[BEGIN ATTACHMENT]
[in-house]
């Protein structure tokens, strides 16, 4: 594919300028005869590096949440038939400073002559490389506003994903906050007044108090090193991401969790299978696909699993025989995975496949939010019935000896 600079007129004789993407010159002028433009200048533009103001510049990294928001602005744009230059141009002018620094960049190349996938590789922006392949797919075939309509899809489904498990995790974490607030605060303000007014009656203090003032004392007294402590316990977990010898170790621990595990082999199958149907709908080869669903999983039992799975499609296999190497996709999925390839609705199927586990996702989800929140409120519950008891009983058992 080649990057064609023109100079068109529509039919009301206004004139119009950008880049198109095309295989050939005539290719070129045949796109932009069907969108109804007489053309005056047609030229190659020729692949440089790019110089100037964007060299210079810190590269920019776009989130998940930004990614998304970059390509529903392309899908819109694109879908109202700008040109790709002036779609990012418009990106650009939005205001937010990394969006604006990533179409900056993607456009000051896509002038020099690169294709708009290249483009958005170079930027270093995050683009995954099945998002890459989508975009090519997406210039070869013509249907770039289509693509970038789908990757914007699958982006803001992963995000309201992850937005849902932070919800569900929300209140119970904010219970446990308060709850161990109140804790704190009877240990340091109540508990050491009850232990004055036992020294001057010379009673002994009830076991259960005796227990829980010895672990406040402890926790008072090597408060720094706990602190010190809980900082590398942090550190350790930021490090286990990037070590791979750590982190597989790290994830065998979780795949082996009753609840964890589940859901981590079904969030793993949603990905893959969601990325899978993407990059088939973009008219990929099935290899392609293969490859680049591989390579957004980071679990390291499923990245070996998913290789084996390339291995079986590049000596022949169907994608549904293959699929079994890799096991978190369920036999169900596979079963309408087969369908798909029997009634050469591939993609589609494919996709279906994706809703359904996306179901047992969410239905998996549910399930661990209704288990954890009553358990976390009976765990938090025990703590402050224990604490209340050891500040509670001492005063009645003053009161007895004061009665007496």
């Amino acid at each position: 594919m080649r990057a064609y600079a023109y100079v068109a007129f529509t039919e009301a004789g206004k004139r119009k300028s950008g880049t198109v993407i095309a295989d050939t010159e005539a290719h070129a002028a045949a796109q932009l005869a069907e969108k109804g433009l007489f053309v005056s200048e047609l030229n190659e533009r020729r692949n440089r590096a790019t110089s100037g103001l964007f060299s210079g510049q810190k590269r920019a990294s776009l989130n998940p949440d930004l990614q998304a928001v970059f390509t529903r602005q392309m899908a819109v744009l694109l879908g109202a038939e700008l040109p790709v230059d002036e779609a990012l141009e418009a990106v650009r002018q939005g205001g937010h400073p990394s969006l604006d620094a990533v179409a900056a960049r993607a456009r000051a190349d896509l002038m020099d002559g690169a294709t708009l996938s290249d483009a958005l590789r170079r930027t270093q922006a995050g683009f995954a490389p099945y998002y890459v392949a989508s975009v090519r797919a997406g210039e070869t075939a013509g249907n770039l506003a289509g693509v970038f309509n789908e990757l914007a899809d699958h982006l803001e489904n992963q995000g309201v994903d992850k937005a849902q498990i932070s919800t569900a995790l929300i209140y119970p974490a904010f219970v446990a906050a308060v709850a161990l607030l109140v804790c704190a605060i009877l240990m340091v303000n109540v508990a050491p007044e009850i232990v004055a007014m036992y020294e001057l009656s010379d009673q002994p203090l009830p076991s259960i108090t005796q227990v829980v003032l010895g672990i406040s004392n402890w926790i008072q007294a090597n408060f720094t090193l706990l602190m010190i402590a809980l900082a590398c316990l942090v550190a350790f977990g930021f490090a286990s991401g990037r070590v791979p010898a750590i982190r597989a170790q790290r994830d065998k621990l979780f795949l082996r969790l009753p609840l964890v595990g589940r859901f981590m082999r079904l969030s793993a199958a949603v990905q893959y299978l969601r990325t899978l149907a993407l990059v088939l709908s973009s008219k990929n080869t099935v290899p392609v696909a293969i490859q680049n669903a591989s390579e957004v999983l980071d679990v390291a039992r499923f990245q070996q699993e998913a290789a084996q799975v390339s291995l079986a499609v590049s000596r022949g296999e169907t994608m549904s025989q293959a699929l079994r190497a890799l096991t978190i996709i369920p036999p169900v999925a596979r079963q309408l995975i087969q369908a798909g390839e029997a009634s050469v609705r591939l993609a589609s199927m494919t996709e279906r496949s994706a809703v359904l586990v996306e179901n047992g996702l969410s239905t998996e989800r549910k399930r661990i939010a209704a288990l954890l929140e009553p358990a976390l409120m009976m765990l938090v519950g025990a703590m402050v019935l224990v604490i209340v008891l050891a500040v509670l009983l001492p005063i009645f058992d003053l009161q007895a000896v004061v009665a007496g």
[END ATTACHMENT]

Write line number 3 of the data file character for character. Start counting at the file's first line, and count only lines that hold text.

């Amino acid at each position: 594919m080649r990057a064609y600079a023109y100079v068109a007129f529509t039919e009301a004789g206004k004139r119009k300028s950008g880049t198109v993407i095309a295989d050939t010159e005539a290719h070129a002028a045949a796109q932009l005869a069907e969108k109804g433009l007489f053309v005056s200048e047609l030229n190659e533009r020729r692949n440089r590096a790019t110089s100037g103001l964007f060299s210079g510049q810190k590269r920019a990294s776009l989130n998940p949440d930004l990614q998304a928001v970059f390509t529903r602005q392309m899908a819109v744009l694109l879908g109202a038939e700008l040109p790709v230059d002036e779609a990012l141009e418009a990106v650009r002018q939005g205001g937010h400073p990394s969006l604006d620094a990533v179409a900056a960049r993607a456009r000051a190349d896509l002038m020099d002559g690169a294709t708009l996938s290249d483009a958005l590789r170079r930027t270093q922006a995050g683009f995954a490389p099945y998002y890459v392949a989508s975009v090519r797919a997406g210039e070869t075939a013509g249907n770039l506003a289509g693509v970038f309509n789908e990757l914007a899809d699958h982006l803001e489904n992963q995000g309201v994903d992850k937005a849902q498990i932070s919800t569900a995790l929300i209140y119970p974490a904010f219970v446990a906050a308060v709850a161990l607030l109140v804790c704190a605060i009877l240990m340091v303000n109540v508990a050491p007044e009850i232990v004055a007014m036992y020294e001057l009656s010379d009673q002994p203090l009830p076991s259960i108090t005796q227990v829980v003032l010895g672990i406040s004392n402890w926790i008072q007294a090597n408060f720094t090193l706990l602190m010190i402590a809980l900082a590398c316990l942090v550190a350790f977990g930021f490090a286990s991401g990037r070590v791979p010898a750590i982190r597989a170790q790290r994830d065998k621990l979780f795949l082996r969790l009753p609840l964890v595990g589940r859901f981590m082999r079904l969030s793993a199958a949603v990905q893959y299978l969601r990325t899978l149907a993407l990059v088939l709908s973009s008219k990929n080869t099935v290899p392609v696909a293969i490859q680049n669903a591989s390579e957004v999983l980071d679990v390291a039992r499923f990245q070996q699993e998913a290789a084996q799975v390339s291995l079986a499609v590049s000596r022949g296999e169907t994608m549904s025989q293959a699929l079994r190497a890799l096991t978190i996709i369920p036999p169900v999925a596979r079963q309408l995975i087969q369908a798909g390839e029997a009634s050469v609705r591939l993609a589609s199927m494919t996709e279906r496949s994706a809703v359904l586990v996306e179901n047992g996702l969410s239905t998996e989800r549910k399930r661990i939010a209704a288990l954890l929140e009553p358990a976390l409120m009976m765990l938090v519950g025990a703590m402050v019935l224990v604490i209340v008891l050891a500040v509670l009983l001492p005063i009645f058992d003053l009161q007895a000896v004061v009665a007496g």